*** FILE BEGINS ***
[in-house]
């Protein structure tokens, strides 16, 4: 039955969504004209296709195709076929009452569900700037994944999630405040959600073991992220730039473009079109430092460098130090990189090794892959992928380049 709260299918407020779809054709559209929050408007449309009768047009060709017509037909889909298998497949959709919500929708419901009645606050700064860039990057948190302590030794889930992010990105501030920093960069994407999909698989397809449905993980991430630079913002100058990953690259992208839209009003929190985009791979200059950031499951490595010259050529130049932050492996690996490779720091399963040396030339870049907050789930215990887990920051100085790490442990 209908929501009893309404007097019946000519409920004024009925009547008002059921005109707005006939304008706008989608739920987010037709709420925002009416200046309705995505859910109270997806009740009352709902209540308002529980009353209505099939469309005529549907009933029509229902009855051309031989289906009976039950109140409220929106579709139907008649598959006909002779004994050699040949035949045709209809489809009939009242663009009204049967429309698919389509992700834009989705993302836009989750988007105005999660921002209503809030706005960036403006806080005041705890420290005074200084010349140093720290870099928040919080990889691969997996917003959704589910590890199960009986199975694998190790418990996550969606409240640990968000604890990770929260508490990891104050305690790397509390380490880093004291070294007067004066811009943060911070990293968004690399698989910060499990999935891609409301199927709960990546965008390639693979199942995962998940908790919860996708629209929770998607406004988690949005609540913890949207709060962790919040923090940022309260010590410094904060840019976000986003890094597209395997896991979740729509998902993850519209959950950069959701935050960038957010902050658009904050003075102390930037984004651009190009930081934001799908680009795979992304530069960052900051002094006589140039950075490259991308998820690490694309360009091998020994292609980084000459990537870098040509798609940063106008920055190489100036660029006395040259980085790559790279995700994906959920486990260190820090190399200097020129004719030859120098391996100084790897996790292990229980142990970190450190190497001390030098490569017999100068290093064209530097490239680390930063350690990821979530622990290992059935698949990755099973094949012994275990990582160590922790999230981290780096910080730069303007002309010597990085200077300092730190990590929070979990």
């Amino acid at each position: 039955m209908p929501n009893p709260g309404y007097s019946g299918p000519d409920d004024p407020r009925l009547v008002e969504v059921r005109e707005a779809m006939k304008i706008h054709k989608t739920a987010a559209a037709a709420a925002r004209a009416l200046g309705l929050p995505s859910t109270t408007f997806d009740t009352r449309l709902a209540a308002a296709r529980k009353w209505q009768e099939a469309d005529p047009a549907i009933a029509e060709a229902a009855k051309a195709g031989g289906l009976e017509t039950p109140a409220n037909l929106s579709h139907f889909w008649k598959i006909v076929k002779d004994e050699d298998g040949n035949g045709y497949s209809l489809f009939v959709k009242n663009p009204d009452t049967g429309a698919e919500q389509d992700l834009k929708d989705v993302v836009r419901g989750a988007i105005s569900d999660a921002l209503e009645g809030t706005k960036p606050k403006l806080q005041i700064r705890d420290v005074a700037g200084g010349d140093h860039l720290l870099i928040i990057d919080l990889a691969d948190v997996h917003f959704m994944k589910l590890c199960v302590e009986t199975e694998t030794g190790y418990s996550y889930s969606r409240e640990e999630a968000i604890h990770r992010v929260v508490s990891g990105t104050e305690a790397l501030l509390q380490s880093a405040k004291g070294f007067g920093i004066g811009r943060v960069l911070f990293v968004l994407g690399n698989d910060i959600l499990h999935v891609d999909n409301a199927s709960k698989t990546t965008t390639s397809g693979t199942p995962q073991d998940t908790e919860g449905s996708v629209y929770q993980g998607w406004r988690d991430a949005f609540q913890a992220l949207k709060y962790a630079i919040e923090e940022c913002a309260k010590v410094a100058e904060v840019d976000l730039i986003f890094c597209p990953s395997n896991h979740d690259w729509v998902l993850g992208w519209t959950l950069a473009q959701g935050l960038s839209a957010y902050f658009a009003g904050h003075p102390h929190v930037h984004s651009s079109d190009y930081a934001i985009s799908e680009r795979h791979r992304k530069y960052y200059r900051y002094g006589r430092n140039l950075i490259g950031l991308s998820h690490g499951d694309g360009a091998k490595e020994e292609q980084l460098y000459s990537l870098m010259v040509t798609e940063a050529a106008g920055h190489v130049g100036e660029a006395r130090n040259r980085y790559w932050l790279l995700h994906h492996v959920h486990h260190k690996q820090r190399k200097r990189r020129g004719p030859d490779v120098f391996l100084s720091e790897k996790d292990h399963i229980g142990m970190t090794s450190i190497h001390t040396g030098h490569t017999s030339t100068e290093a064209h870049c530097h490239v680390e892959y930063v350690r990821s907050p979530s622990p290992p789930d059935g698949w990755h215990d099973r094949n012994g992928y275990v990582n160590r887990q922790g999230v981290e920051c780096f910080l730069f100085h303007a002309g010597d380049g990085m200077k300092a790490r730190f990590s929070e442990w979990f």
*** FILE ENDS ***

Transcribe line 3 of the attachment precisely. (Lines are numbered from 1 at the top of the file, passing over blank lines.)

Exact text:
């Amino acid at each position: 039955m209908p929501n009893p709260g309404y007097s019946g299918p000519d409920d004024p407020r009925l009547v008002e969504v059921r005109e707005a779809m006939k304008i706008h054709k989608t739920a987010a559209a037709a709420a925002r004209a009416l200046g309705l929050p995505s859910t109270t408007f997806d009740t009352r449309l709902a209540a308002a296709r529980k009353w209505q009768e099939a469309d005529p047009a549907i009933a029509e060709a229902a009855k051309a195709g031989g289906l009976e017509t039950p109140a409220n037909l929106s579709h139907f889909w008649k598959i006909v076929k002779d004994e050699d298998g040949n035949g045709y497949s209809l489809f009939v959709k009242n663009p009204d009452t049967g429309a698919e919500q389509d992700l834009k929708d989705v993302v836009r419901g989750a988007i105005s569900d999660a921002l209503e009645g809030t706005k960036p606050k403006l806080q005041i700064r705890d420290v005074a700037g200084g010349d140093h860039l720290l870099i928040i990057d919080l990889a691969d948190v997996h917003f959704m994944k589910l590890c199960v302590e009986t199975e694998t030794g190790y418990s996550y889930s969606r409240e640990e999630a968000i604890h990770r992010v929260v508490s990891g990105t104050e305690a790397l501030l509390q380490s880093a405040k004291g070294f007067g920093i004066g811009r943060v960069l911070f990293v968004l994407g690399n698989d910060i959600l499990h999935v891609d999909n409301a199927s709960k698989t990546t965008t390639s397809g693979t199942p995962q073991d998940t908790e919860g449905s996708v629209y929770q993980g998607w406004r988690d991430a949005f609540q913890a992220l949207k709060y962790a630079i919040e923090e940022c913002a309260k010590v410094a100058e904060v840019d976000l730039i986003f890094c597209p990953s395997n896991h979740d690259w729509v998902l993850g992208w519209t959950l950069a473009q959701g935050l960038s839209a957010y902050f658009a009003g904050h003075p102390h929190v930037h984004s651009s079109d190009y930081a934001i985009s799908e680009r795979h791979r992304k530069y960052y200059r900051y002094g006589r430092n140039l950075i490259g950031l991308s998820h690490g499951d694309g360009a091998k490595e020994e292609q980084l460098y000459s990537l870098m010259v040509t798609e940063a050529a106008g920055h190489v130049g100036e660029a006395r130090n040259r980085y790559w932050l790279l995700h994906h492996v959920h486990h260190k690996q820090r190399k200097r990189r020129g004719p030859d490779v120098f391996l100084s720091e790897k996790d292990h399963i229980g142990m970190t090794s450190i190497h001390t040396g030098h490569t017999s030339t100068e290093a064209h870049c530097h490239v680390e892959y930063v350690r990821s907050p979530s622990p290992p789930d059935g698949w990755h215990d099973r094949n012994g992928y275990v990582n160590r887990q922790g999230v981290e920051c780096f910080l730069f100085h303007a002309g010597d380049g990085m200077k300092a790490r730190f990590s929070e442990w979990f």